Billy Strings’ November 2022 release, Me/And/Dad, has had remarkable chart-topping success, hitting No. 1 on the Billboard Bluegrass Albums Chart, No. 7 on the Top Country Albums Chart, and even No. 37 on the Billboard Top 200. It’s even more notable considering this is his most traditional bluegrass record to date, a collection of 14 classic songs performed with his stepfather and musical mentor, Terry Barber. The popularity of this record in particular and Strings’ career in general is a boon both for bluegrass and flatpicking guitar.
Throughout the album, Strings and Barber are accompanied by bluegrass veterans Michael Cleveland (fiddle), Ronnie McCoury (mandolin), Rob McCoury (banjo), Mike Bub (bass), Jerry Douglas (dobro), and Jason Carter (fiddle). The instrumental performances are exceptional, but the focal point of the record is on Strings and Barber, who take turns leading vocal songs and backing each other up with harmonies. As with any Strings record, the guitarist’s flatpicking prowess also lies front and center.
“Way Downtown” is a traditional song with a straightforward chord progression and melody, popularized by Doc Watson, who played it at a blistering tempo. Strings captures Watson’s joyful and lighthearted spirit by kicking off the track at a feisty 135 half notes per minute, adding some fun off-the-cuff commentary (like “Yeah, dude” at 1:31 in reaction to Cleveland’s fiddle lick), and blasting out two fantastic 16-bar solos that quote some signature Watson licks. Strings plays the song out of the C position, with a capo at the fourth fret causing it to sound a major third higher, in the key of E major.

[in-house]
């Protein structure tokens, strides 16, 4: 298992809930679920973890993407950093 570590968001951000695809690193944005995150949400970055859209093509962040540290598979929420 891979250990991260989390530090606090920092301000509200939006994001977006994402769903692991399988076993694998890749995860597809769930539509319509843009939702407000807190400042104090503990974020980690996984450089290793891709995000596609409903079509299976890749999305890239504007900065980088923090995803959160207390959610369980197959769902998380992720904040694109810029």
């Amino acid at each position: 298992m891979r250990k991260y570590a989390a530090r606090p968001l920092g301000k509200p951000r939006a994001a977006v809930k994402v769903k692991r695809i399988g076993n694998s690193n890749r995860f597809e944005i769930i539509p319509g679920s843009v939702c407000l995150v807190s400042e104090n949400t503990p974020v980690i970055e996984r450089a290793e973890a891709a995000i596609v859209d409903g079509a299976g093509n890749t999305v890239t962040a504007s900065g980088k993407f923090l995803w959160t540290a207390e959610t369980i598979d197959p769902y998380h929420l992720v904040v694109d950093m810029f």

Example 1 shows the solo that leads off the song. The first half (bars 1–8) uses mostly longer note values following the song’s melody with some hammer-ons and a pull-off for syncopation. The second half incorporates two Watson-inspired eighth-note licks (bars 10–11 and 13–14), both of which are well worth learning for those looking to build their flatpicking vocabulary.
The second solo, beginning at 1:51 on the recording, is notated in Example 2. It follows a similar pattern, but with more syncopation in the first half and some new lick ideas in the second part. Strings finishes with a move similar to the one he used to end the first solo—a nice touch that adds familiarity and grounds a speedy break that otherwise seems to fly by in a flurry of notes.
When working through these solos, focus on using alternating picking throughout (downstrokes on the beats and upstrokes on the “ands”). For your convenience, I’ve included pick directions between the standard and tablature lines. Both Watson and Strings consistently play this way, and the approach gives a natural pulse to their leads. If you are new to this method, it might take a while to master, but eventually it will become a default for playing flatpicking leads.
It’s worth mentioning that Strings can play at tempos unattainable to most guitarists, professional or otherwise. But work on memorizing the solos, playing them cleanly and in time, and in the long run your speed will improve as well.
This article originally appeared in the May/June 2023 issue of Acoustic Guitar magazine.